Oregon WildBlogOregon Wild Blog RSS
News, notes, trip reports, and the lighter side (of the wilder side) of the Oregon environmental and conservation movement.
A look into how forest values like clean water, healthy wildlife habitats, and recreation are mismatched with the concept of "variable retention harvest."
By Roxana Monjaras
J.B. Jackson, a professor and renowned landscape architect who popularized the term "cultural landscape," once said "landscapes reflect the culture of the people living there." If we look closely at the changes imposed on the landscape we can in many ways learn to 'read' the beliefs and principles people value the most.
As a recent graduate of Landscape Architecture at the University of Oregon, much of my thesis focused on this concept, and the way human-engineered landscapes are often in conflict with natural systems – as is occurring with the U.S.'s triple-fence policy along the border with Mexico. By the end, I became fully aware homeland "security" is a value which trumps all others – especially environmental protection.
Conservation and Restoration Coordinator Doug Heiken notes Oregon's BLM forests already produce significant volumes of timber from thinning dense, young plantation stands.
By Doug Heiken
Congress wants to eliminate important safeguards on our land and water so they can increase logging on public lands.
Let's recognize BLM lands provide clean drinking water for hundreds of thousands of people and play a critical role in forest conservation. BLM lands are located in the foothills of the Willamette, Umpqua and Rogue valleys, and serve as a critical "land bridge" linking wildlife populations in the Coast Range and the Cascades.
Continued conservation of mature and old-growth forest is imperative to recover endangered salmon, marbled murrelet, and northern spotted owl populations. If the spotted owl is going to co-exist with the invading barred owl, they need more habitat, not less (i.e., when your in-laws move in, your need a bigger house, not a smaller house).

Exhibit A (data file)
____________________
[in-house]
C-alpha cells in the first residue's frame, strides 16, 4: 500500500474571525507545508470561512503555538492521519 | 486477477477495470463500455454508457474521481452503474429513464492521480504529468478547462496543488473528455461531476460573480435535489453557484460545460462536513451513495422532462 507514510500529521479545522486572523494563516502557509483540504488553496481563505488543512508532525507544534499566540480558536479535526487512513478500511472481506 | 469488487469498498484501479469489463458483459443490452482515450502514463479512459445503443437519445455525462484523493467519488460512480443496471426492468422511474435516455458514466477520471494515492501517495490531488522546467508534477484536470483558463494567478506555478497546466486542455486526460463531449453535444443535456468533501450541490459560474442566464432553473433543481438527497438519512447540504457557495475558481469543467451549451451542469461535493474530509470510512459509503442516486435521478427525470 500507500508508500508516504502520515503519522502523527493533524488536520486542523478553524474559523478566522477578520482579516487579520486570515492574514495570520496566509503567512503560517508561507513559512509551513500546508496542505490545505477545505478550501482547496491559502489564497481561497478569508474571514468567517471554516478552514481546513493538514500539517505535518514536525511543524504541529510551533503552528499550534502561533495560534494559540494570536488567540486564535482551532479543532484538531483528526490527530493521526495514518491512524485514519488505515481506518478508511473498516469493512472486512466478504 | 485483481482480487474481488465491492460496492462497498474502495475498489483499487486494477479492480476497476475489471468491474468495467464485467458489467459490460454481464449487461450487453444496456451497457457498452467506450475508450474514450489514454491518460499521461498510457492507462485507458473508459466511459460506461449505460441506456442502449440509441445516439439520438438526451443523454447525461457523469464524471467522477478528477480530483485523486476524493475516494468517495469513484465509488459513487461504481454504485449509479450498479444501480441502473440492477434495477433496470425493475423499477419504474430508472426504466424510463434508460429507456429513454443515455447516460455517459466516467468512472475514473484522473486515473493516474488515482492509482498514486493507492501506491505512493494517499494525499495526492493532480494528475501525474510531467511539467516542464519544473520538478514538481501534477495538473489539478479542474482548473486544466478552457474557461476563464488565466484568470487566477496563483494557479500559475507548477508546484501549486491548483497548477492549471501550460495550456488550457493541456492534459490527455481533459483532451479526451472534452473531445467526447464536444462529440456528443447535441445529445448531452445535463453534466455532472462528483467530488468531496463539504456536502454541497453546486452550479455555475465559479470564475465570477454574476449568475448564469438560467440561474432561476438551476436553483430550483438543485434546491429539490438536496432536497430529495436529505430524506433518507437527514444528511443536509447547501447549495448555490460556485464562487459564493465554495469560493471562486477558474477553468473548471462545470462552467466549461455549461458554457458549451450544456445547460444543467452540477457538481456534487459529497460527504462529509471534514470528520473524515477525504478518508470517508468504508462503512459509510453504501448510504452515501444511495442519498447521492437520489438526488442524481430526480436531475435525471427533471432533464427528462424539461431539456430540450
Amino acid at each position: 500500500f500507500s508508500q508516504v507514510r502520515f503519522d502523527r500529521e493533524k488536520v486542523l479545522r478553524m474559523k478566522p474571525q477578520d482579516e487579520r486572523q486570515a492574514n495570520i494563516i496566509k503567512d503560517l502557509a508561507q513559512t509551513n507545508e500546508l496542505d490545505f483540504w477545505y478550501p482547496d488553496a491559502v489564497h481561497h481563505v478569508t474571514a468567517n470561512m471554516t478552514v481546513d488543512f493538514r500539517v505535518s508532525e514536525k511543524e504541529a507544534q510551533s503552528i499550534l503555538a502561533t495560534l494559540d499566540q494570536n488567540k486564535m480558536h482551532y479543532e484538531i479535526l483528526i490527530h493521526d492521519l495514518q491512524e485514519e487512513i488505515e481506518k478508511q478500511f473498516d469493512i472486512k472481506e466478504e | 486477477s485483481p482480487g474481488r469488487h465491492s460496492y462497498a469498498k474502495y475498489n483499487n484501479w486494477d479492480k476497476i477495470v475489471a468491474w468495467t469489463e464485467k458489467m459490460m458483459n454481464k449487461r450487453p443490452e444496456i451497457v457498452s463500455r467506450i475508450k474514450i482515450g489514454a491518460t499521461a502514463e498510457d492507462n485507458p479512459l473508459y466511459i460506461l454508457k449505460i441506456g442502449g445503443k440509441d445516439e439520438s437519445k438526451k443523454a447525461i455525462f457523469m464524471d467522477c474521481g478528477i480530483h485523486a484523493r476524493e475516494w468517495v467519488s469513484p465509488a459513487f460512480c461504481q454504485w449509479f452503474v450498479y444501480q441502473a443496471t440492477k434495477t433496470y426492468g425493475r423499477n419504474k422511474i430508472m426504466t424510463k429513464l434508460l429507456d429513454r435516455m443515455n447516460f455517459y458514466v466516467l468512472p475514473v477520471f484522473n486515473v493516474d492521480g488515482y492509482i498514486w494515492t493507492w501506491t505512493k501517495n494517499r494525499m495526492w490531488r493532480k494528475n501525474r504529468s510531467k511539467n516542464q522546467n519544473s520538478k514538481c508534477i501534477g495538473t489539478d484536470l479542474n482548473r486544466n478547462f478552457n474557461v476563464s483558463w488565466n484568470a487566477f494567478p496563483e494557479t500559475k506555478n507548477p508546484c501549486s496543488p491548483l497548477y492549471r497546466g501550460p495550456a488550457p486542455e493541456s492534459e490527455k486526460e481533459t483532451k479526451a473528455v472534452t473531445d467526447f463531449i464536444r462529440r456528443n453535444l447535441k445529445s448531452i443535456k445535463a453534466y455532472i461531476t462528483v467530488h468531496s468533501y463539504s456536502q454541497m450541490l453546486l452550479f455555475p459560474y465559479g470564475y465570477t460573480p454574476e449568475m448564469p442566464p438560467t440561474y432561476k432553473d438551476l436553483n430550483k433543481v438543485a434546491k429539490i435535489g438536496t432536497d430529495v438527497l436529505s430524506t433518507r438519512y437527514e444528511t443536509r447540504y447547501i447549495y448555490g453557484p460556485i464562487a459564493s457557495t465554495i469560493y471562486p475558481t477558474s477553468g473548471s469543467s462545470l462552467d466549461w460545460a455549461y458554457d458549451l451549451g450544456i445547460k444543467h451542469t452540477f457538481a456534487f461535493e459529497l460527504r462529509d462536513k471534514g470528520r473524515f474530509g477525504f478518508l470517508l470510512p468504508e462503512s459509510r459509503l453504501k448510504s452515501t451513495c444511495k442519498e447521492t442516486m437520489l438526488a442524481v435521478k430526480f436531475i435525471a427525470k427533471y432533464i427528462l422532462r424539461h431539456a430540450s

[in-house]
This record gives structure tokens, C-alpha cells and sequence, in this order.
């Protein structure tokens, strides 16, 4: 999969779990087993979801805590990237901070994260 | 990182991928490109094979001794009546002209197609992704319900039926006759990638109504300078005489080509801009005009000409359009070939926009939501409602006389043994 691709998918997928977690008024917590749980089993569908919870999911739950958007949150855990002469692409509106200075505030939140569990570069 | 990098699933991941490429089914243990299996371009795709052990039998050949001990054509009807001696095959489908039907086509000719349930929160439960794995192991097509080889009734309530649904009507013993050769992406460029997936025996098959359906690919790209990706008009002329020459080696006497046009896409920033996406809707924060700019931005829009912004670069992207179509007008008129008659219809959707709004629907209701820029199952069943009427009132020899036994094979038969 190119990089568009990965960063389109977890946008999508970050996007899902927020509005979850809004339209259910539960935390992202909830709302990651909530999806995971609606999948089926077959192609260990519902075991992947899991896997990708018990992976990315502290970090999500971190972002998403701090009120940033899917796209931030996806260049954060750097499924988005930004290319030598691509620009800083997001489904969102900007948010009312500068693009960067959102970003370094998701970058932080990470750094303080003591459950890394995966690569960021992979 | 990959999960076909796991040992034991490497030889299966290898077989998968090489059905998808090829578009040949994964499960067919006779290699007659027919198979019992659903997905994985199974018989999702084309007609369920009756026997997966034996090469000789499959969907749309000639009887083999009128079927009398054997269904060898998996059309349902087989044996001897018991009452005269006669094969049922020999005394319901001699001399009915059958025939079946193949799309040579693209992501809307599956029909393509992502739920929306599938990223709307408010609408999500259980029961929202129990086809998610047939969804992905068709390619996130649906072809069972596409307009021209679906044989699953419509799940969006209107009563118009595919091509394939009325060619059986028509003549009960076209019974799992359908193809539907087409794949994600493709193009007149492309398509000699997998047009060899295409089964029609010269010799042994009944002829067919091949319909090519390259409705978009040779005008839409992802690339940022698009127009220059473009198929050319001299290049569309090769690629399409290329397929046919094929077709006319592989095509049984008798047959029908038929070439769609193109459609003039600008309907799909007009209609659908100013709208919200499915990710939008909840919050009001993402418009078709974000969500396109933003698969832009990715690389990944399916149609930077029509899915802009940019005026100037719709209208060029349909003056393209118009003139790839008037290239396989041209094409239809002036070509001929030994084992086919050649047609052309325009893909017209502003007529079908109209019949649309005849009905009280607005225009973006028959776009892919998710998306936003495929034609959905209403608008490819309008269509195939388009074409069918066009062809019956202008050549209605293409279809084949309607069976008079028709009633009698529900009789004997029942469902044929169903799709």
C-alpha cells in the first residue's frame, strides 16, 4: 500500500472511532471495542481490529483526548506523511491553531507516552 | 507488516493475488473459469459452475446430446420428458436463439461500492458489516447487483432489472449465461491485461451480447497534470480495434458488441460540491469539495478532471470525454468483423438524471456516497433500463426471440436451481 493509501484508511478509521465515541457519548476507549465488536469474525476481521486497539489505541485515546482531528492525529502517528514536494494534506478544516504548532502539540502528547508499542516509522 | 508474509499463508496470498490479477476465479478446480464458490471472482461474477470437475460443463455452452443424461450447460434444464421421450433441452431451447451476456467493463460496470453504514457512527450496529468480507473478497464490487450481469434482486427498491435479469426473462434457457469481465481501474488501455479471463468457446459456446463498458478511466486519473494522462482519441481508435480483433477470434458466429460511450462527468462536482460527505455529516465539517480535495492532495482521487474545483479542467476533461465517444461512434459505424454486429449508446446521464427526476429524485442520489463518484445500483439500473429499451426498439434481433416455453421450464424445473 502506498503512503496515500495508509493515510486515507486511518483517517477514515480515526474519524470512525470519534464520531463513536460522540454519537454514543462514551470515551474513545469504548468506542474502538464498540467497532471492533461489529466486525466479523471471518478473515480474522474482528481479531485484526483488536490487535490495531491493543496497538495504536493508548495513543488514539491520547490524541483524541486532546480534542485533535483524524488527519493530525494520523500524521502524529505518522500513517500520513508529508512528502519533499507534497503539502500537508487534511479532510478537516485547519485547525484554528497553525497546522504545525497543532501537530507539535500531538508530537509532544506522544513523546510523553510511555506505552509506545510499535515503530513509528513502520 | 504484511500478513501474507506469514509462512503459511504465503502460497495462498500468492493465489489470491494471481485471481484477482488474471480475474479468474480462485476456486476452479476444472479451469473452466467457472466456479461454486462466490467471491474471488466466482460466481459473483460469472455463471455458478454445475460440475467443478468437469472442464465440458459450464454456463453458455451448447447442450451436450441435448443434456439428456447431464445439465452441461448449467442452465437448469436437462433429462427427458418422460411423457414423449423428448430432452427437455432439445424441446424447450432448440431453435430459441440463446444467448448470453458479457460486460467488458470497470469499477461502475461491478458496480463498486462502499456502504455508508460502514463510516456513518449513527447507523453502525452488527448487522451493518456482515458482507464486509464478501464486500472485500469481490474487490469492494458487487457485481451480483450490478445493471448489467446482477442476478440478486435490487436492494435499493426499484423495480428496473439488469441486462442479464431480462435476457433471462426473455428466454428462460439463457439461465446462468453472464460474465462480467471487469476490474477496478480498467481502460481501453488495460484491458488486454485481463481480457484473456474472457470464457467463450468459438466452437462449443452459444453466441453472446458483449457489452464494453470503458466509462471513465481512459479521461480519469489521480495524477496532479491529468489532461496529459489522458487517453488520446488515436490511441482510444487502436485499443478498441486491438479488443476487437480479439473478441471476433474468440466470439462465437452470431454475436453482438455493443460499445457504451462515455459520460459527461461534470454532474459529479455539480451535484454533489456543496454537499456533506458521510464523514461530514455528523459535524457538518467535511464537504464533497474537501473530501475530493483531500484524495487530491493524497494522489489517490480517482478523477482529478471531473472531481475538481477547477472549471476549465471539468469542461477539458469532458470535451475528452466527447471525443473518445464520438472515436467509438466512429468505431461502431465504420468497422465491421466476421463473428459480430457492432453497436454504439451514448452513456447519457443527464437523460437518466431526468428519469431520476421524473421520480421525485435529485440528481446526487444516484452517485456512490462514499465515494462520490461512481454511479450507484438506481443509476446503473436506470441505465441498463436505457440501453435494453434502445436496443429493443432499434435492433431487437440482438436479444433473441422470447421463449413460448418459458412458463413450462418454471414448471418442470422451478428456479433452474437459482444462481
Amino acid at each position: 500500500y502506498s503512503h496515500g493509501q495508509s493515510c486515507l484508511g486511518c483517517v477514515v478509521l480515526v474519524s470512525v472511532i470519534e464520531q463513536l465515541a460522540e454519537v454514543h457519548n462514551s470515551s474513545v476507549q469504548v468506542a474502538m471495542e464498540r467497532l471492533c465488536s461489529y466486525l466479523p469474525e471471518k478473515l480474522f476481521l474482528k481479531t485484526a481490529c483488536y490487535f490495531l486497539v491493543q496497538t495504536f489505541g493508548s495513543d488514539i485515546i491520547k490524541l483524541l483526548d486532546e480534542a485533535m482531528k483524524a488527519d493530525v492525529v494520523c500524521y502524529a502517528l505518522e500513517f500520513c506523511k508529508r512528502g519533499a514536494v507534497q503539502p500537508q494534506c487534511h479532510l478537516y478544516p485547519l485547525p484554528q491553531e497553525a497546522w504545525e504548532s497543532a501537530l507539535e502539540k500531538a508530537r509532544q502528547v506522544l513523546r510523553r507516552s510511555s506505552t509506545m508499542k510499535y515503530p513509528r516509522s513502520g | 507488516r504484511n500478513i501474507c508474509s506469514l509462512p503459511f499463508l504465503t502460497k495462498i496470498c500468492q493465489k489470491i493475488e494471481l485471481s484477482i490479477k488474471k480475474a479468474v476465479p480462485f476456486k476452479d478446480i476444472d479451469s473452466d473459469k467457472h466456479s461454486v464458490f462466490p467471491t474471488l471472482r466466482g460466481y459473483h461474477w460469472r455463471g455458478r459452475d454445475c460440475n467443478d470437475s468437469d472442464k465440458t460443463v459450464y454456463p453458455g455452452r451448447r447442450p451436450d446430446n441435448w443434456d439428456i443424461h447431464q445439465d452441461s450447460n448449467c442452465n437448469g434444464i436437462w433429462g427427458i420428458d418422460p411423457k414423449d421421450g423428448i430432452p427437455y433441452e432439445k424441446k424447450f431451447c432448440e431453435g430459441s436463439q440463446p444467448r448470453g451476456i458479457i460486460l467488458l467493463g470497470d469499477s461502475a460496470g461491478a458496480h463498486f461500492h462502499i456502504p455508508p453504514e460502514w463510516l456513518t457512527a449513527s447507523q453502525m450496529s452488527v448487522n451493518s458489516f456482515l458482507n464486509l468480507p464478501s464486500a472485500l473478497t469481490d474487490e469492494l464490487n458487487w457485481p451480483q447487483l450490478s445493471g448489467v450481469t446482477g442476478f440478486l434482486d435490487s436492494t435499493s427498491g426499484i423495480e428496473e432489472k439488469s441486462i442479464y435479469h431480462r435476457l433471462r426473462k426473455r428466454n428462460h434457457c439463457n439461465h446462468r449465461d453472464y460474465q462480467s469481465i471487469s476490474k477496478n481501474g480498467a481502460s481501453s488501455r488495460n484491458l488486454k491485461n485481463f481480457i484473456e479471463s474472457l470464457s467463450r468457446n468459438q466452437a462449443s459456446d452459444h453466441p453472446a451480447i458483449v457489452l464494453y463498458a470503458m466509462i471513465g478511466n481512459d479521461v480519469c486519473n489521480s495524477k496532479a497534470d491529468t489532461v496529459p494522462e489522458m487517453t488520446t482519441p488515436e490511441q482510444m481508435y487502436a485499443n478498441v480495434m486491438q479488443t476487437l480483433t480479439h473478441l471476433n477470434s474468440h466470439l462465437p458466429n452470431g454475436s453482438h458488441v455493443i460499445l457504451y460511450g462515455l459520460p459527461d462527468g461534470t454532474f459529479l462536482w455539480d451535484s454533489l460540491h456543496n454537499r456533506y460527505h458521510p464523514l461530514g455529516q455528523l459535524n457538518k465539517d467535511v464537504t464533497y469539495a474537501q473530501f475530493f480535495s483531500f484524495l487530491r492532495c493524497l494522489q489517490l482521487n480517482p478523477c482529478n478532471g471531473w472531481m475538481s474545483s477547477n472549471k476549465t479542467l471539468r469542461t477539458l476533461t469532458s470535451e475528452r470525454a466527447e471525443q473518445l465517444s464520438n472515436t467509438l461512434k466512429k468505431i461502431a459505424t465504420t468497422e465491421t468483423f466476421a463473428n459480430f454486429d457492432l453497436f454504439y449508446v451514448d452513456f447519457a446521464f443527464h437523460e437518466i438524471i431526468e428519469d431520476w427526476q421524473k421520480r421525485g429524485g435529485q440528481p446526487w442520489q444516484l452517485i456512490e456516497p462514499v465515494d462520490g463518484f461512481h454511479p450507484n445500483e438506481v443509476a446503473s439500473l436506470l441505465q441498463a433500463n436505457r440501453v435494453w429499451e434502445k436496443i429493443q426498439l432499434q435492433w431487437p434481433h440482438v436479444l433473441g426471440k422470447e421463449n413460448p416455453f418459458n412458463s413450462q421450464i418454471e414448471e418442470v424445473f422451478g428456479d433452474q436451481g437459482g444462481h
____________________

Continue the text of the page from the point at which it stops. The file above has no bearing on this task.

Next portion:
Oregon Wild urges Senator Wyden to pursue a balanced approach to protect clean water, salmon, and Oregon's tourism and recreation economy.
By Sean Stevens
We look forward to working with Senator Wyden on a solution that preserves the conservation values Oregonians hold dear. The Senator's leadership will be invaluable in finding a path forward that enhances protections for clean water, wildlife, wilderness, and ancient forests. These O&C lands are part of the broader legacy of public lands owned by all taxpayers, and we must manage them well for future generations.
Oregon Wild is pleased Senator Wyden's legislative framework explicitly seeks to enshrine permanent protections for ancient forests and wilderness areas that are crucial in protecting clean water, wildlife, and recreation opportunities. For decades, we have worked to protect special places across Oregon from excessive clear-cut logging and other harmful development, and today Oregonians understand our protected wildlands are critical for clean water, wildlife, and our state's vital tourism and outdoor recreation economy.
Some points to keep in mind when discussing or reporting on O&C lands in the wake of Gov. Kitzhaber's timber proposal to Oregon's congressional delegation.
Governor John Kitzhaber sent a letter to the Oregon congressional delegation on February 6th summarizing the results of his O&C forest panel, with his recommendations for moving forward.
Set forth below are several concerns, perspectives, and questions Oregon Wild has related to the governor's proposal, which we hope Oregon Wild members, conservationists, bloggers and journalists should keep in mind.
Oregon outdoor fans now have until January 18th to submit a special hike or destination on O&C Lands to the Backyard Forests campaign.